verb (used with object), hurt, hurt·ing.
verb (used without object), hurt, hurt·ing.
- hurst, fannie,
- hurston, zora neale,
Origin of hurt
Examples from the Web for unhurt
Rey, unhurt apart from a scratch on her cheek, eventually was sentenced to 20 years in prison for her role in the killings.The Mad Shooter of Paris Is a ‘Natural Born Killer’|Christopher Dickey|November 21, 2013|DAILY BEAST
Both were unhurt, though half stifled by smoke, and greatly alarmed.The Garret and the Garden|R.M. Ballantyne
There the courier whirled the stern of the canoe into his grasp, and, unhurt, Dunvegan raised himself over it.The Law of the North (Originally published as Empery)|Samuel Alexander White
She really was a splendid animal, unhurt either by excessive work or—as many modern mothers are—by a rotten fashionable life.Here and Hereafter|Barry Pain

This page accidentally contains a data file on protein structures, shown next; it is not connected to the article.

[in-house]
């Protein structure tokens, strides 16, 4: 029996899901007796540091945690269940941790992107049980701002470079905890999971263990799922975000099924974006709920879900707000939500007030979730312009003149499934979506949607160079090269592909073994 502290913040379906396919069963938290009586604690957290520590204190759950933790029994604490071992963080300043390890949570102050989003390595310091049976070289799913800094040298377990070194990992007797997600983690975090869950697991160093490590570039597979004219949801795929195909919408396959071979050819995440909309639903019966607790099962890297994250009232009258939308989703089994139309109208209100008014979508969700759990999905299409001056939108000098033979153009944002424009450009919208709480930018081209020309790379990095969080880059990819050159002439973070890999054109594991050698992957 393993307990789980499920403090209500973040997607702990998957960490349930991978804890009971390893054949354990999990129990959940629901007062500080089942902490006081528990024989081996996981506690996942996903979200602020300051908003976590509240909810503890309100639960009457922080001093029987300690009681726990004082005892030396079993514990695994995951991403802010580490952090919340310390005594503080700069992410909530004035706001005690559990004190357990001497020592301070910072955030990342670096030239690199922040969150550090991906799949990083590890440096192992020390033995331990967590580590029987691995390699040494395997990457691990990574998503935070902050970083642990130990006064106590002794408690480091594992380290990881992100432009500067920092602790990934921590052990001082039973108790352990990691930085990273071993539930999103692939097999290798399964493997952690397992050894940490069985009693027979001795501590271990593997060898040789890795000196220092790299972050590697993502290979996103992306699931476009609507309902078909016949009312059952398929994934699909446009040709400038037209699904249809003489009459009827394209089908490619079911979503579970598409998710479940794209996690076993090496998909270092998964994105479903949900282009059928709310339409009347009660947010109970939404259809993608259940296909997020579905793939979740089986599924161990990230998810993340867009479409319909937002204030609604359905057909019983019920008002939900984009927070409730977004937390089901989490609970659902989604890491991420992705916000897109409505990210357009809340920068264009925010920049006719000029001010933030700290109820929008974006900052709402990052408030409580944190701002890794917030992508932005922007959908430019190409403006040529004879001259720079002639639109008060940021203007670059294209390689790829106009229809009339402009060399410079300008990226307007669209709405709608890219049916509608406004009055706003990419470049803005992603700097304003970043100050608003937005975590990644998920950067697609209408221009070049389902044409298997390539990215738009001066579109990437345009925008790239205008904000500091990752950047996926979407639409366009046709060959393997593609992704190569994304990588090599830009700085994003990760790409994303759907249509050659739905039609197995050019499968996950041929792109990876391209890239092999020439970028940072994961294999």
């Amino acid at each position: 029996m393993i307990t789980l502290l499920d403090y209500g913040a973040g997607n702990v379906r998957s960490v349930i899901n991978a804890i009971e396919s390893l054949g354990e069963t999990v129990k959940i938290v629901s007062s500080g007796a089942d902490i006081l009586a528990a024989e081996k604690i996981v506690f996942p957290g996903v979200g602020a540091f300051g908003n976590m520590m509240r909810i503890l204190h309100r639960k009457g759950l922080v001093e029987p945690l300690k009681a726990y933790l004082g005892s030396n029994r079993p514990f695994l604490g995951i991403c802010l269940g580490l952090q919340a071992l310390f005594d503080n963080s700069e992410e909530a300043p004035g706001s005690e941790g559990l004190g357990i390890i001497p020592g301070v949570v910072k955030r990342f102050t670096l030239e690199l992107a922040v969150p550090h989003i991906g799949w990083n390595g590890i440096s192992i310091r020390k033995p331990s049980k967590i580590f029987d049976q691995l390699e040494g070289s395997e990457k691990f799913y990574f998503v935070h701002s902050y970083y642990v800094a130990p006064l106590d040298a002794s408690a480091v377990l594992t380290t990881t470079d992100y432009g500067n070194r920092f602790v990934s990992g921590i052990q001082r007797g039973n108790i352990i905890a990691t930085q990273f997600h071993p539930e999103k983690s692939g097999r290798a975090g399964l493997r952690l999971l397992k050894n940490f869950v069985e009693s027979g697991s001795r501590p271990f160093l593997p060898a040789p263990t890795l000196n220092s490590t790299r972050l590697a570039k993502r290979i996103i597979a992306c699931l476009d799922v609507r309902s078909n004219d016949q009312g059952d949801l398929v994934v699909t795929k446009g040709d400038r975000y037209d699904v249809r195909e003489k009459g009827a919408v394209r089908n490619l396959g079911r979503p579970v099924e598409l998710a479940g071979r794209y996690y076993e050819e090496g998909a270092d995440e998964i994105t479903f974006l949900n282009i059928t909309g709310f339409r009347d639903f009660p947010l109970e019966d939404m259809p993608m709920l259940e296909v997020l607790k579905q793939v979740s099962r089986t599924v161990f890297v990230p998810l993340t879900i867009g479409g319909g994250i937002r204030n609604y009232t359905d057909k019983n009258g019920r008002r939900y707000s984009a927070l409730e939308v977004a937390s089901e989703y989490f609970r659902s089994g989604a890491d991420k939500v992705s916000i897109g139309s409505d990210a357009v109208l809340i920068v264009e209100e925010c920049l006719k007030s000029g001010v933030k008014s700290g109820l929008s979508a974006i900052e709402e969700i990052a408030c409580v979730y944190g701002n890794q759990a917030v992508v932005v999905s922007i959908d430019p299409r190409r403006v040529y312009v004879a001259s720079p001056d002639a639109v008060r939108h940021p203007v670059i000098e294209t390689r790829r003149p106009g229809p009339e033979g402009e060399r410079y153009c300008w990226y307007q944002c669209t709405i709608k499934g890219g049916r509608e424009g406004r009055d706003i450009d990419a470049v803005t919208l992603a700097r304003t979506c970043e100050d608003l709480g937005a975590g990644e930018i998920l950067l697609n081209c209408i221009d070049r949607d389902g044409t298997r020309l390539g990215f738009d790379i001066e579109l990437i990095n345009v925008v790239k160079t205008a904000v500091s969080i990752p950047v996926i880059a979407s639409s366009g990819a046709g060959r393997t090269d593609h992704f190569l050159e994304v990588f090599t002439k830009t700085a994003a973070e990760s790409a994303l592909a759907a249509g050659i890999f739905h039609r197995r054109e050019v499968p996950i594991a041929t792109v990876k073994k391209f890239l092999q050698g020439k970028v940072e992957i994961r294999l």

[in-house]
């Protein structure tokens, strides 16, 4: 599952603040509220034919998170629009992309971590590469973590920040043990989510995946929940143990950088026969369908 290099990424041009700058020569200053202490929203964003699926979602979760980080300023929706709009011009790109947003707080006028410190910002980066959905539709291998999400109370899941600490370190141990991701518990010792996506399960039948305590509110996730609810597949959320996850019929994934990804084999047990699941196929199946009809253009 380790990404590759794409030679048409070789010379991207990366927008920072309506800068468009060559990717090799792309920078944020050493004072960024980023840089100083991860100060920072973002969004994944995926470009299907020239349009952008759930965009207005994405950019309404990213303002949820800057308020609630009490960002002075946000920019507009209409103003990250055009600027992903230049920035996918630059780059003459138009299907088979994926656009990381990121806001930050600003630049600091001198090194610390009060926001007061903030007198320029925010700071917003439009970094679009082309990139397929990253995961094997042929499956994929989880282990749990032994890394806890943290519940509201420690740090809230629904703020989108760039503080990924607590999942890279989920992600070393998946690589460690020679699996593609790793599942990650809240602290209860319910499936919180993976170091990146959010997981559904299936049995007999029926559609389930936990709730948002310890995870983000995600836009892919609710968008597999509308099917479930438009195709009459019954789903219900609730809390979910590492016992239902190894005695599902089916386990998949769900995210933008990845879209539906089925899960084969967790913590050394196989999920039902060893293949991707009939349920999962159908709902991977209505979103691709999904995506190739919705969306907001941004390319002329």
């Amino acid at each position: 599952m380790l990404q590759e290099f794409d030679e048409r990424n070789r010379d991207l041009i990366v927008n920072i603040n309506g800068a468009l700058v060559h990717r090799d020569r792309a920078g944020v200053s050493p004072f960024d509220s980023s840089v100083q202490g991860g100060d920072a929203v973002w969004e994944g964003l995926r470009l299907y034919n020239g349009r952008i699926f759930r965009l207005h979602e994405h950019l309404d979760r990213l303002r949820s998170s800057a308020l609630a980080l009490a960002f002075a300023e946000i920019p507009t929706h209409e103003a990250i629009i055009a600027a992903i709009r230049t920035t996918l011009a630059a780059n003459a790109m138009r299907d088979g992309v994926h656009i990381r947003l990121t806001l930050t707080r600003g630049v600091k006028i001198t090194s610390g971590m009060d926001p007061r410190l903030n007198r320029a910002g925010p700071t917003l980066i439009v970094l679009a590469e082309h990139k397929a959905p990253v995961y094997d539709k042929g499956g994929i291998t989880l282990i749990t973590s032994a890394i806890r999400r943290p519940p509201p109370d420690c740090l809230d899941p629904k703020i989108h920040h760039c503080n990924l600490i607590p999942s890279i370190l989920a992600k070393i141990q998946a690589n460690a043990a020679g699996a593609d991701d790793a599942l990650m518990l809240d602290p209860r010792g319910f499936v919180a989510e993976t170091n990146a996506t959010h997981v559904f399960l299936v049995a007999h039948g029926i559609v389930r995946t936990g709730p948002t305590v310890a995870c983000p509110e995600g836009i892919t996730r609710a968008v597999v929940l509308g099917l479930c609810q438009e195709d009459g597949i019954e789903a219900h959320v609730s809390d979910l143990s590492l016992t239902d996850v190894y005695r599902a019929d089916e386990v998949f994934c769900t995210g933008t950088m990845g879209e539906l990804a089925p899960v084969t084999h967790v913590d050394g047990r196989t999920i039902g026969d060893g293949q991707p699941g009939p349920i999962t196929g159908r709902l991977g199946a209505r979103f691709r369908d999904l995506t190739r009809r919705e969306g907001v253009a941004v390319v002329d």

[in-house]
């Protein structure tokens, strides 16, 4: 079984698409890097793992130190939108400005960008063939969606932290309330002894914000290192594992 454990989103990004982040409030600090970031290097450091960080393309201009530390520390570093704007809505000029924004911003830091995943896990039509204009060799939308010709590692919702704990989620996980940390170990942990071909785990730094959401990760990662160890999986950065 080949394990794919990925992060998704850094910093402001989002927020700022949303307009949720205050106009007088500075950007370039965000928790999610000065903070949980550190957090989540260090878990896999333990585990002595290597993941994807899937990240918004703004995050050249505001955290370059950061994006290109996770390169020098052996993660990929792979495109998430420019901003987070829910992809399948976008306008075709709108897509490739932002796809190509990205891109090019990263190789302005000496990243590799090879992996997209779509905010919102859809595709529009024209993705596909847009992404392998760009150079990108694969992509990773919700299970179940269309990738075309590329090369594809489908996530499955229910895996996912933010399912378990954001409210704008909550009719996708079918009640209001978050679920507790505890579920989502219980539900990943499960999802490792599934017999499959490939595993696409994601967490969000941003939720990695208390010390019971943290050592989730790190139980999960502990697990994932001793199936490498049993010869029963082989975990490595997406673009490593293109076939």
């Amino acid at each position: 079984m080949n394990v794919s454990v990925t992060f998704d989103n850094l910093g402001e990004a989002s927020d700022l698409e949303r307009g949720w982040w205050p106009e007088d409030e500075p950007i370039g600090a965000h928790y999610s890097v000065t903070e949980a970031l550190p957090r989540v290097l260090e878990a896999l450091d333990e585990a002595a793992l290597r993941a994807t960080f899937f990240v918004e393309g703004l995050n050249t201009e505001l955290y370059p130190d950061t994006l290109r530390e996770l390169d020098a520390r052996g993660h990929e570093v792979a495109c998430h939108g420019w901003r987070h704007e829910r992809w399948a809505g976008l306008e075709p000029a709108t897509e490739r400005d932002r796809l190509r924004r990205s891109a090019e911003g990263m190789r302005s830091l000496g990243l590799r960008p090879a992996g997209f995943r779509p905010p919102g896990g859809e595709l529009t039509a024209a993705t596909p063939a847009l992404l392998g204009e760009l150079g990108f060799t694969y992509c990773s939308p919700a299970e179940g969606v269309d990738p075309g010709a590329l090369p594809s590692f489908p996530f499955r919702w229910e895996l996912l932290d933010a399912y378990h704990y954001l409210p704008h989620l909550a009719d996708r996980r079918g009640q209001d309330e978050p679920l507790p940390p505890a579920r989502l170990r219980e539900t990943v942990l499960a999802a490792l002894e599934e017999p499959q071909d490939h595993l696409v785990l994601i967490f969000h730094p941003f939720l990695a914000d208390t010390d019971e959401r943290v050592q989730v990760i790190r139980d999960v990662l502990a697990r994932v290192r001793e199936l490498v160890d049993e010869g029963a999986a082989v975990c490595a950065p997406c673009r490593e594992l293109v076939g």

verb hurts, hurting or hurt
Word Origin for hurt
c.1200, "to injure, wound" (the body, feelings, reputation, etc.), also "to stumble (into), bump into; charge against, rush, crash into; knock (things) together," from Old French hurter "to ram, strike, collide," perhaps from Frankish *hurt "ram" (cf. Middle High German hurten "run at, collide," Old Norse hrutr "ram"). The English usage is as old as the French, and perhaps there was a native Old English *hyrtan, but it has not been recorded. Meaning "to be a source of pain" (of a body part) is from 1850. To hurt (one's) feelings attested by 1779. Sense of "knock" died out 17c., but cf. hurtle. Other Germanic languages tend to use their form of English scathe in this sense (cf. Danish skade, Swedish skada, German schaden, Dutch schaden).
c.1200, "a wound, an injury;" also "sorrow, lovesickness," from hurt (v.).
see not hurt a fly.